I’m going to be attending a class on the history of development for the next few months, and I thought it would be interesting to share some of the discussions and debates on here. The first lecture was about the meanings of development. The point was made that much of development today is informed by a liberal perspective. I’ve often been confused when it comes to liberalism. Modern liberals have to be some of the most inflexible & dogmatic people I know, but I’ve also met amazing intellectuals who are inspired by classical liberal theory. The lecturer made an interesting distinction that explains this difference. He said liberalism in the days of John Locke was quite revolutionary and leftist, whereas today it is much more conservative, especially when it comes to liberal economics.
Another important point (that Europeans seriously need to get with) is that European don’t realize how much of the wealth collected (stolen) during colonialism made Europe’s economic take-off possible. Could Europe have gone through its economic take-off without this wealth? And yet somehow Africa and the rest of the world are expected to experience the same take-off *without* having access to that much stolen wealth. Plus, to make things worse, many Europeans somehow attribute their current economic wealth to efficiency, good work ethic, good cultural values, etc; and the bad economic situation elsewhere to laziness, bad cultural habits, etc. Yes, of course it has nothing to do with colonial history. Of course.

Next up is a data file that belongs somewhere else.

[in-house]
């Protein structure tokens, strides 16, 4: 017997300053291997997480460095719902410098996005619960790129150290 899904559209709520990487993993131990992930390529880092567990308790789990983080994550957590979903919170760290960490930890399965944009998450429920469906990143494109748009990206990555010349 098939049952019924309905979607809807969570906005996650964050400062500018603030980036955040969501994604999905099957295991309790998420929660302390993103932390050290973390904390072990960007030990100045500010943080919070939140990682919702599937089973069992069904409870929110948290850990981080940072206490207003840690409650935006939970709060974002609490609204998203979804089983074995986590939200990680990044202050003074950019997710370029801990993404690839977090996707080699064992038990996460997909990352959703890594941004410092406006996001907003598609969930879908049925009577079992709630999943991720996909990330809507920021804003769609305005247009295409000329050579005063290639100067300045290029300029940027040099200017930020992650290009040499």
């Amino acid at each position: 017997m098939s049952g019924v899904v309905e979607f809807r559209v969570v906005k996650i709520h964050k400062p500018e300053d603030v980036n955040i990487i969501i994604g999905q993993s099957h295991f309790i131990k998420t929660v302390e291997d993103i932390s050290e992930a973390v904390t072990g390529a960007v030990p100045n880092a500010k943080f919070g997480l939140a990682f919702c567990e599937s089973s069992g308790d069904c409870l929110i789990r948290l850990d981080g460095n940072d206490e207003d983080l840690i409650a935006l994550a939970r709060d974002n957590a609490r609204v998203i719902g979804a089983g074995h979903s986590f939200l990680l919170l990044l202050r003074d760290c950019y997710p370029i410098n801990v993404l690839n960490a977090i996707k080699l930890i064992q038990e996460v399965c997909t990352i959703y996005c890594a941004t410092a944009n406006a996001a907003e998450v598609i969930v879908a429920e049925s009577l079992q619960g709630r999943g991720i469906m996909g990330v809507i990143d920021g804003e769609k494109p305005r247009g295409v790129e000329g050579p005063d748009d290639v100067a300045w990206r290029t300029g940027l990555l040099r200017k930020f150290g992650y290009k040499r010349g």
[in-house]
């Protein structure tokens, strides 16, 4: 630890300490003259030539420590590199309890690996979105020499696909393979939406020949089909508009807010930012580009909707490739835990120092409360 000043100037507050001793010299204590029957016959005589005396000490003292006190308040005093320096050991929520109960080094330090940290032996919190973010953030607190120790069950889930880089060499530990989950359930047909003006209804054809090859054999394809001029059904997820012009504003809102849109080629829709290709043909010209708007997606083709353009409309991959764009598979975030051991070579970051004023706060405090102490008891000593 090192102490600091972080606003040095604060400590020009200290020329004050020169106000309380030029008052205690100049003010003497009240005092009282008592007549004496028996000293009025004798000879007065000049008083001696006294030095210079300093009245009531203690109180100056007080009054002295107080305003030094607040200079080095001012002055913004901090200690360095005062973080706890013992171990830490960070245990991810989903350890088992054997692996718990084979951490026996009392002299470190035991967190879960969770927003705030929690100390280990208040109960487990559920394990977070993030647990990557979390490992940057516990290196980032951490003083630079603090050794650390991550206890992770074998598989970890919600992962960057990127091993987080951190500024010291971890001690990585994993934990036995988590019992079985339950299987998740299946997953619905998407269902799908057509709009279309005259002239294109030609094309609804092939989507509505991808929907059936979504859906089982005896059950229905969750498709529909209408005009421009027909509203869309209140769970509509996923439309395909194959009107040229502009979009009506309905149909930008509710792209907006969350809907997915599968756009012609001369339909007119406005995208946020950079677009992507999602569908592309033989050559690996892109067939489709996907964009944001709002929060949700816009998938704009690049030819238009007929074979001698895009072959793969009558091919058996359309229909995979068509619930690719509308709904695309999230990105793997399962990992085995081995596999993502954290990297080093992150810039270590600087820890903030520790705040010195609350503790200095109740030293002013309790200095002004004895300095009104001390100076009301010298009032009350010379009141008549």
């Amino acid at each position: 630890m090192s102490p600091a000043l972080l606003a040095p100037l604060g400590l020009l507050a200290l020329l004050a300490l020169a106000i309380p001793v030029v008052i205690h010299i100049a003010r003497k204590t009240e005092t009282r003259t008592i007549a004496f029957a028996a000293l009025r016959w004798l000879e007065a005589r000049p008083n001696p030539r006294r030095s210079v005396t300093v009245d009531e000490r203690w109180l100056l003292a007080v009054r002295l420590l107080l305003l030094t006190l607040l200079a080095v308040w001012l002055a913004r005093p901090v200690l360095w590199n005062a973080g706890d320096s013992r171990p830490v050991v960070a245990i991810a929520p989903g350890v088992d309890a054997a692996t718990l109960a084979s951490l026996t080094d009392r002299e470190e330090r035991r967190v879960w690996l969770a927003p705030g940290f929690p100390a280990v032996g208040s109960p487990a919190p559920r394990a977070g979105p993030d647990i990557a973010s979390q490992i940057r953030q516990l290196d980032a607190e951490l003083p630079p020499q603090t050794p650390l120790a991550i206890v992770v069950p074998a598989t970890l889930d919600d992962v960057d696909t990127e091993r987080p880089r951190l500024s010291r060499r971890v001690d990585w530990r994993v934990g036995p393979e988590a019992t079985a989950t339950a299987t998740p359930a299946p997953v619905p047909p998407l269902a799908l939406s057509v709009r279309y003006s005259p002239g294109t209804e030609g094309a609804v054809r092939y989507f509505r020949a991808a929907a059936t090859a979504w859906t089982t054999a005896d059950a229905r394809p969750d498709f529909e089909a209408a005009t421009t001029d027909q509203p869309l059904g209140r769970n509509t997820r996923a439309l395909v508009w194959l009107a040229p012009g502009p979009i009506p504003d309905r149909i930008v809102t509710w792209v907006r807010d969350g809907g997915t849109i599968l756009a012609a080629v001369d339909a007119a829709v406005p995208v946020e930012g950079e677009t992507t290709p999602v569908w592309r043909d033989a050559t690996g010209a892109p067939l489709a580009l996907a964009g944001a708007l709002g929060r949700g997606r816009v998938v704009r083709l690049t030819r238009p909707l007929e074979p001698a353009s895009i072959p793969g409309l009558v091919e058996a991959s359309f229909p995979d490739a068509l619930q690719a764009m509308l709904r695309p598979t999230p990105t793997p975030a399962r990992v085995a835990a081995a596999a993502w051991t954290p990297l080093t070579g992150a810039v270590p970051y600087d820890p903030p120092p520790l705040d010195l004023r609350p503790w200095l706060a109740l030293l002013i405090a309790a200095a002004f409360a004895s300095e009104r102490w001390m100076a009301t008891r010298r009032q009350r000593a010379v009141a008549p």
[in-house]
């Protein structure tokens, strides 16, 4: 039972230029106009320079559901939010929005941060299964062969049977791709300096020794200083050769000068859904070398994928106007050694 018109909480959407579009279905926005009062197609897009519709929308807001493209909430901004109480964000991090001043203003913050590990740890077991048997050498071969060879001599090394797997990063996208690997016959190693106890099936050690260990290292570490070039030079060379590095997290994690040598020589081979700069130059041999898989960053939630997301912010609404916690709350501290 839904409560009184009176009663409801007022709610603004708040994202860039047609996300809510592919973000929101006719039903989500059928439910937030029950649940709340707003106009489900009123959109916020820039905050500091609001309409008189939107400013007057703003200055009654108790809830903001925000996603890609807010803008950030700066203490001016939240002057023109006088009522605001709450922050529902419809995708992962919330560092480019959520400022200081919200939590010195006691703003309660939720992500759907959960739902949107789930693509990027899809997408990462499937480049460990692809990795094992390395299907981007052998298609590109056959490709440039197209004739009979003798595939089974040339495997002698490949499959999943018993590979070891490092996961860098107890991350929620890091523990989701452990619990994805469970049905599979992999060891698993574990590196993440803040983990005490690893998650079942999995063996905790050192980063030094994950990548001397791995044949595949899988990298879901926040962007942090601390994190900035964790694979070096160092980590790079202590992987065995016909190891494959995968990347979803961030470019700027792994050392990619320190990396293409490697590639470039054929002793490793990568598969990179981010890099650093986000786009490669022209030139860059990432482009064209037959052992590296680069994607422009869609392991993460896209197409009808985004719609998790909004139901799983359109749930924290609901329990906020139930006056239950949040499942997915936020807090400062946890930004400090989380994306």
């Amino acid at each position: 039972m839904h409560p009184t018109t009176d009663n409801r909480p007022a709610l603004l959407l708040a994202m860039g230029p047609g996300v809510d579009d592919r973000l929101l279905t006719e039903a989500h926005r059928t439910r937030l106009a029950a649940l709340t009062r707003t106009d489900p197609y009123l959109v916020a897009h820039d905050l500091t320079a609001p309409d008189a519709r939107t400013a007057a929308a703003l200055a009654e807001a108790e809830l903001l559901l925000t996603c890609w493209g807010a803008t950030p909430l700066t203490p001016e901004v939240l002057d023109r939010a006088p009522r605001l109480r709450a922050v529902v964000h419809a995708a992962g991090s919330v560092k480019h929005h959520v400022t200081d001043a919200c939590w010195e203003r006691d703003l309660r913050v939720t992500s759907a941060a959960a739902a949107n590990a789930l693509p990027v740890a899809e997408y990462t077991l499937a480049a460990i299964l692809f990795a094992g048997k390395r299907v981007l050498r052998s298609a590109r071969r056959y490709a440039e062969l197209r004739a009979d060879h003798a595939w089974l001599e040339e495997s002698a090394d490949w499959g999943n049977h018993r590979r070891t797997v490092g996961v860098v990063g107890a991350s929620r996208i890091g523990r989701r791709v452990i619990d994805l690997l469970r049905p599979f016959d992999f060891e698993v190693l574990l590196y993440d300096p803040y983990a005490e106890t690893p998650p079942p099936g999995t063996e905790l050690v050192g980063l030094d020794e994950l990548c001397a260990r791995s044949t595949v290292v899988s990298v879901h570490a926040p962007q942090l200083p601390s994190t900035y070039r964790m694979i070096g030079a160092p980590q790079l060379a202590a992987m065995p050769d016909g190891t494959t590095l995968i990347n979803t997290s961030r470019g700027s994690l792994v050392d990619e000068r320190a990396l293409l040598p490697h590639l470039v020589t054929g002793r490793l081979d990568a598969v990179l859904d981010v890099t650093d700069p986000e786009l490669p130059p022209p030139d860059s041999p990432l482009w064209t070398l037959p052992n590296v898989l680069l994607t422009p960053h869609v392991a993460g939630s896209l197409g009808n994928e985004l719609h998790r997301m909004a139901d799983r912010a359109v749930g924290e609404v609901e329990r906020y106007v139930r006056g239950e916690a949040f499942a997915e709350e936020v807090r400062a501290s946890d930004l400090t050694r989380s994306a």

A final interesting question is how to label non-western countries. Developing vs developed world? Third world? Global South? They all seem to have negative connotations. I especially hate the “developing” title, b/c it assumes that some countries are advanced & others are lagging behind. While this may be true economically, the developing/developed binary seems to imply more than just economics.